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Blueberry Play by Ang Collins
Presented by DARE Collective
Performed by Indea Quinn
Directed by Matt Taylor (with Zoe Vandervelde, Nikia Breen, Bianca King and Chaya Ocampo)
Wizard Room, Boags Brewery

May 14th, 2022

From its arresting opening words—‘My dad has prostate cancer. And bi-polar’—you get the sense that this play is going to be an intense ride. It charts the adolescence of its unnamed only character, who must deal not only with her father’s illnesses (and accompanying challenging behaviour), but also with more usual coming of age fare—friends, school, parties, boys. However, the quality of the script transcends these tropes—and the quality of Indea Quinn’s excellent performance renders them with invigorating energy.

The strength of Ang Collins’ writing is twofold—she bases her character’s experiences in everyday, almost mundane activities and tasks that are instantly relatable, while often finding moments of poetry and insight that is cleverly drawn out of those moments. In addition, the energy of this script veers seamlessly between comedy and pathos, compressing moments of often extreme emotion into breathless scenes that capture attention and absolutely hold it hostage. This is supported by some clever staging and direction—every centimetre of the small performance space is utilised, not only to conceal props but as a space within a space where the most intimate revelations, or the most searing confrontation, might be played out. Despite ostensibly listening to Blue’s story play out while she is in her bedroom, we are transported—to a boat on a river, a public pool, her school, a couple of parties, and various other spaces in Blue’s house.

The electric dynamism of the script requires a challenging, bold and nuanced performance—in addition of course to the minor Everest any actor would face in taking on a 75-minute monologue. Indea Quinn was utterly superb—she inhabited the role masterfully, weaving compelling threads of courage and vulnerability through her performance. She matched every moment in the script with vigour and full commitment, and to her credit her vocal delivery also managed to withstand a heavy downpour of rain on the corrugated iron roof of the performance space. She was, most simply captivating to watch, crafting Blue with the right measure of joy, innocence, anxiety, doubt, resignation and fear. Blue has a difficult story to tell, for several reasons, and Quinn’s commendable talent served every moment of it with panache and an always credible verisimilitude.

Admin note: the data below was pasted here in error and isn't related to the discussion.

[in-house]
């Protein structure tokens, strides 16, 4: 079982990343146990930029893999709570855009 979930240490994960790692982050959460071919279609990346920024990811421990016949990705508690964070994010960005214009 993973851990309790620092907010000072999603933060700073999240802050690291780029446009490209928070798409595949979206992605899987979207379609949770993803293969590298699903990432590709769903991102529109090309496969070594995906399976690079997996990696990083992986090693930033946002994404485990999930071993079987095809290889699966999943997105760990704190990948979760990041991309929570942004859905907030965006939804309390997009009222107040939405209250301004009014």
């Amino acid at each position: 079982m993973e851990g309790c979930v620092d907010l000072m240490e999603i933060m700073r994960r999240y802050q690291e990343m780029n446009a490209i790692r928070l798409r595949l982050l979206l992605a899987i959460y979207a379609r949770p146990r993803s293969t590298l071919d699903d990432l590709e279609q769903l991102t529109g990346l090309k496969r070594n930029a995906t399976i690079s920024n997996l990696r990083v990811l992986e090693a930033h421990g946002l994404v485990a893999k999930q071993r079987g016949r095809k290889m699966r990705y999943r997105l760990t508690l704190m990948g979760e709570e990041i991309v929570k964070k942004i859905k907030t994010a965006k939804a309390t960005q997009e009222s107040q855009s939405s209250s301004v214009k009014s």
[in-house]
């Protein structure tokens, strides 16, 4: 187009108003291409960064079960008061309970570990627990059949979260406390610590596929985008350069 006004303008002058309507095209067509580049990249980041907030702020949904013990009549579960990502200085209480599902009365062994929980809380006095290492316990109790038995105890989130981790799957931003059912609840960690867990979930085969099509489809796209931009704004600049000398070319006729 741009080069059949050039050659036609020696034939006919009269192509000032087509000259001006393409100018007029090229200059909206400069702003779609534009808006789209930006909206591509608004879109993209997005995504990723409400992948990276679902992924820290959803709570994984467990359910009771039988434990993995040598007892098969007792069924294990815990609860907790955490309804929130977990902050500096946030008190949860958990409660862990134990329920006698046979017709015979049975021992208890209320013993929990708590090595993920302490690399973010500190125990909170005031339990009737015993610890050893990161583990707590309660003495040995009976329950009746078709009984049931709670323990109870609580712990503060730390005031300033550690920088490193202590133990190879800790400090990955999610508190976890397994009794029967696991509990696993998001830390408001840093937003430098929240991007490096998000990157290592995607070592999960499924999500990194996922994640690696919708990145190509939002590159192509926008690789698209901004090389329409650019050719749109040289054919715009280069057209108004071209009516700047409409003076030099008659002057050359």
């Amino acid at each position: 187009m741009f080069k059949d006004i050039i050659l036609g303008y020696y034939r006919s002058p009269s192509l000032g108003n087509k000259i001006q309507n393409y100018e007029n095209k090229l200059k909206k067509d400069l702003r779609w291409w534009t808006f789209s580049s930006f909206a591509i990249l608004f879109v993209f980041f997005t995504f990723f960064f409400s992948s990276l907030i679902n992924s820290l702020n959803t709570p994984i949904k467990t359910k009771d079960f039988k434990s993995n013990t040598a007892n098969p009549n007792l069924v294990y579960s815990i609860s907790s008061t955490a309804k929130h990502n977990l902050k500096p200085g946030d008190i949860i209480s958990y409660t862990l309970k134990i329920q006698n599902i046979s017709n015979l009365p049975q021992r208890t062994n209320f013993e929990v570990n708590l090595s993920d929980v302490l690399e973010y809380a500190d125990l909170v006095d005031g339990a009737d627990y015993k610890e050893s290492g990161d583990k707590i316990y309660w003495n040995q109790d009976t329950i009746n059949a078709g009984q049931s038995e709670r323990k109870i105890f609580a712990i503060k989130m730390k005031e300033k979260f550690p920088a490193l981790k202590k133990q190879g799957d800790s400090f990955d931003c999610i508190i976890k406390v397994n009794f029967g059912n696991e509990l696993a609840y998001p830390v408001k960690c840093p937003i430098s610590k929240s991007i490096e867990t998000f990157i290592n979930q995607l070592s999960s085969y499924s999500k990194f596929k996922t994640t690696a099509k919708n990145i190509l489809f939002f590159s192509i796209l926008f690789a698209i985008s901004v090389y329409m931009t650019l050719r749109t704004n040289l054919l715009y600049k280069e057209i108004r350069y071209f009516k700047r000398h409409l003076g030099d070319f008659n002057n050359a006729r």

The location of the performance space, in the bar of a brewery, was also a commendable choice—although, as noted, prevailing weather conditions were not entirely friendly. The simplicity of the space worked well as a context for the relatability of the story, and its intimate sized also worked well, helping to minimise space between performer and audience and adding to the impression that we were being let in on Blue’s secrets.

Overall, Blueberry Play was a triumph for DARE Collective. A strongly written contemporary story, a masterful performance and the collaborative approach to development and direction in rehearsal have all contributed to the production of a quality piece of compelling theatre. I have no doubt that the involvement of Sakura Walker as Blue in a former iteration of the production was also central to shaping the production to which audiences were treated. Strong congratulations to everyone involved.

Review By Cameron Hindrum

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